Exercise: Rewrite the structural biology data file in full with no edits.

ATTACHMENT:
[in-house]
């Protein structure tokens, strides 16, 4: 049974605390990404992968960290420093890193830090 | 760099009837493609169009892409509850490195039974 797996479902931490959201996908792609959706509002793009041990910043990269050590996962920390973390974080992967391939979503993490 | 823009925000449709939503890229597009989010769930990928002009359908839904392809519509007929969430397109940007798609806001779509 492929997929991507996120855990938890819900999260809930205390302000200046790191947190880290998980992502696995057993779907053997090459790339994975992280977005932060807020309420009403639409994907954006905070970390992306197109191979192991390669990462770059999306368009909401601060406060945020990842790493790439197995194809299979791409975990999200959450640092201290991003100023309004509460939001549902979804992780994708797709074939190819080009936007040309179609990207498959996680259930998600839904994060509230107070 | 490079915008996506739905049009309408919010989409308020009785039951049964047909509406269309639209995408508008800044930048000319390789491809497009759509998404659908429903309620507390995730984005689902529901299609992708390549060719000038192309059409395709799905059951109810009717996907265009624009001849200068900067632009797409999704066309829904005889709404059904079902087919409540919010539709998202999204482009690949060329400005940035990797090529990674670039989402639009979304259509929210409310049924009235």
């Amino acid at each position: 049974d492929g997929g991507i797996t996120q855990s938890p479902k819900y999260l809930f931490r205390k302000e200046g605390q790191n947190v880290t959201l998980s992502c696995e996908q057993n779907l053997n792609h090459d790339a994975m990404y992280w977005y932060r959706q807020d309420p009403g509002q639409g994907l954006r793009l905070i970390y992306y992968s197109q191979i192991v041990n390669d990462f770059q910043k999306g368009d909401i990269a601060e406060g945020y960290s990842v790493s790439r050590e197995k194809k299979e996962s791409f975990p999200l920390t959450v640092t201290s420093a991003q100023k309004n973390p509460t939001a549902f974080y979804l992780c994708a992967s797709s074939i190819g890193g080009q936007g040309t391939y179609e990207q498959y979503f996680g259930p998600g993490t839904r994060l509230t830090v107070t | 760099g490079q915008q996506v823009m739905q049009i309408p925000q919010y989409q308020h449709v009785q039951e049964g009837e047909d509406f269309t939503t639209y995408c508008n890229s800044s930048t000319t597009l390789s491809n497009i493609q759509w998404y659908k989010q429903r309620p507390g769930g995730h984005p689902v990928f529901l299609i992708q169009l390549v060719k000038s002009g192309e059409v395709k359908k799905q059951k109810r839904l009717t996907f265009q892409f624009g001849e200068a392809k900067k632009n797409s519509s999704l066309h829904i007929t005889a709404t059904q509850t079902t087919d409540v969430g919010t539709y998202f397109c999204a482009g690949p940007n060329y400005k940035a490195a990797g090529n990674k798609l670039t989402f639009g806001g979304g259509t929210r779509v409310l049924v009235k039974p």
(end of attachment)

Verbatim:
[in-house]
């Protein structure tokens, strides 16, 4: 049974605390990404992968960290420093890193830090 | 760099009837493609169009892409509850490195039974 797996479902931490959201996908792609959706509002793009041990910043990269050590996962920390973390974080992967391939979503993490 | 823009925000449709939503890229597009989010769930990928002009359908839904392809519509007929969430397109940007798609806001779509 492929997929991507996120855990938890819900999260809930205390302000200046790191947190880290998980992502696995057993779907053997090459790339994975992280977005932060807020309420009403639409994907954006905070970390992306197109191979192991390669990462770059999306368009909401601060406060945020990842790493790439197995194809299979791409975990999200959450640092201290991003100023309004509460939001549902979804992780994708797709074939190819080009936007040309179609990207498959996680259930998600839904994060509230107070 | 490079915008996506739905049009309408919010989409308020009785039951049964047909509406269309639209995408508008800044930048000319390789491809497009759509998404659908429903309620507390995730984005689902529901299609992708390549060719000038192309059409395709799905059951109810009717996907265009624009001849200068900067632009797409999704066309829904005889709404059904079902087919409540919010539709998202999204482009690949060329400005940035990797090529990674670039989402639009979304259509929210409310049924009235």
């Amino acid at each position: 049974d492929g997929g991507i797996t996120q855990s938890p479902k819900y999260l809930f931490r205390k302000e200046g605390q790191n947190v880290t959201l998980s992502c696995e996908q057993n779907l053997n792609h090459d790339a994975m990404y992280w977005y932060r959706q807020d309420p009403g509002q639409g994907l954006r793009l905070i970390y992306y992968s197109q191979i192991v041990n390669d990462f770059q910043k999306g368009d909401i990269a601060e406060g945020y960290s990842v790493s790439r050590e197995k194809k299979e996962s791409f975990p999200l920390t959450v640092t201290s420093a991003q100023k309004n973390p509460t939001a549902f974080y979804l992780c994708a992967s797709s074939i190819g890193g080009q936007g040309t391939y179609e990207q498959y979503f996680g259930p998600g993490t839904r994060l509230t830090v107070t | 760099g490079q915008q996506v823009m739905q049009i309408p925000q919010y989409q308020h449709v009785q039951e049964g009837e047909d509406f269309t939503t639209y995408c508008n890229s800044s930048t000319t597009l390789s491809n497009i493609q759509w998404y659908k989010q429903r309620p507390g769930g995730h984005p689902v990928f529901l299609i992708q169009l390549v060719k000038s002009g192309e059409v395709k359908k799905q059951k109810r839904l009717t996907f265009q892409f624009g001849e200068a392809k900067k632009n797409s519509s999704l066309h829904i007929t005889a709404t059904q509850t079902t087919d409540v969430g919010t539709y998202f397109c999204a482009g690949p940007n060329y400005k940035a490195a990797g090529n990674k798609l670039t989402f639009g806001g979304g259509t929210r779509v409310l049924v009235k039974p």